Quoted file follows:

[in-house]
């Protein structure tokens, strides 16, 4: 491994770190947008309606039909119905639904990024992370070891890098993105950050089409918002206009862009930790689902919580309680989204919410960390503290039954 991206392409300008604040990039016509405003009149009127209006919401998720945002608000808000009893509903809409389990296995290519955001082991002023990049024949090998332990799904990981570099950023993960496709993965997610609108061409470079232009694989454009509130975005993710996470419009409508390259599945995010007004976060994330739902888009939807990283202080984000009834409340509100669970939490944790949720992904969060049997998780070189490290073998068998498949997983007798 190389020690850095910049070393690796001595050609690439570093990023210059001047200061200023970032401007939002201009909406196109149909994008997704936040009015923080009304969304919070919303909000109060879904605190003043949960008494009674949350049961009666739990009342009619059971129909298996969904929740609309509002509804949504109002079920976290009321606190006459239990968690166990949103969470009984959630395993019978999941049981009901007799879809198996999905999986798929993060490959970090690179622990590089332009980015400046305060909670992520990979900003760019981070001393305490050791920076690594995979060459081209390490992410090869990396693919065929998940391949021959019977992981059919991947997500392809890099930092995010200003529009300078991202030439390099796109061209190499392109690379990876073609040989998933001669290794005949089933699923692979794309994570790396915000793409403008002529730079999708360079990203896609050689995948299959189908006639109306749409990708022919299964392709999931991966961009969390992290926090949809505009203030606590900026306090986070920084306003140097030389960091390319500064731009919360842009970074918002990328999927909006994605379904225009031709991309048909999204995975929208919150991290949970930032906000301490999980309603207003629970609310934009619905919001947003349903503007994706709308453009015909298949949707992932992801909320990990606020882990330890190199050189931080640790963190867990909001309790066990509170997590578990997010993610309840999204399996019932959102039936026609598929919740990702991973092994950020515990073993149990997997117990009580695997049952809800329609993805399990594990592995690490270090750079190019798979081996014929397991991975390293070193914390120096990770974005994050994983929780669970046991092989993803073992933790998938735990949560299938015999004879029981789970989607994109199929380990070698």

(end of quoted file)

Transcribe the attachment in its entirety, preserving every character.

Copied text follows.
[in-house]
């Protein structure tokens, strides 16, 4: 491994770190947008309606039909119905639904990024992370070891890098993105950050089409918002206009862009930790689902919580309680989204919410960390503290039954 991206392409300008604040990039016509405003009149009127209006919401998720945002608000808000009893509903809409389990296995290519955001082991002023990049024949090998332990799904990981570099950023993960496709993965997610609108061409470079232009694989454009509130975005993710996470419009409508390259599945995010007004976060994330739902888009939807990283202080984000009834409340509100669970939490944790949720992904969060049997998780070189490290073998068998498949997983007798 190389020690850095910049070393690796001595050609690439570093990023210059001047200061200023970032401007939002201009909406196109149909994008997704936040009015923080009304969304919070919303909000109060879904605190003043949960008494009674949350049961009666739990009342009619059971129909298996969904929740609309509002509804949504109002079920976290009321606190006459239990968690166990949103969470009984959630395993019978999941049981009901007799879809198996999905999986798929993060490959970090690179622990590089332009980015400046305060909670992520990979900003760019981070001393305490050791920076690594995979060459081209390490992410090869990396693919065929998940391949021959019977992981059919991947997500392809890099930092995010200003529009300078991202030439390099796109061209190499392109690379990876073609040989998933001669290794005949089933699923692979794309994570790396915000793409403008002529730079999708360079990203896609050689995948299959189908006639109306749409990708022919299964392709999931991966961009969390992290926090949809505009203030606590900026306090986070920084306003140097030389960091390319500064731009919360842009970074918002990328999927909006994605379904225009031709991309048909999204995975929208919150991290949970930032906000301490999980309603207003629970609310934009619905919001947003349903503007994706709308453009015909298949949707992932992801909320990990606020882990330890190199050189931080640790963190867990909001309790066990509170997590578990997010993610309840999204399996019932959102039936026609598929919740990702991973092994950020515990073993149990997997117990009580695997049952809800329609993805399990594990592995690490270090750079190019798979081996014929397991991975390293070193914390120096990770974005994050994983929780669970046991092989993803073992933790998938735990949560299938015999004879029981789970989607994109199929380990070698």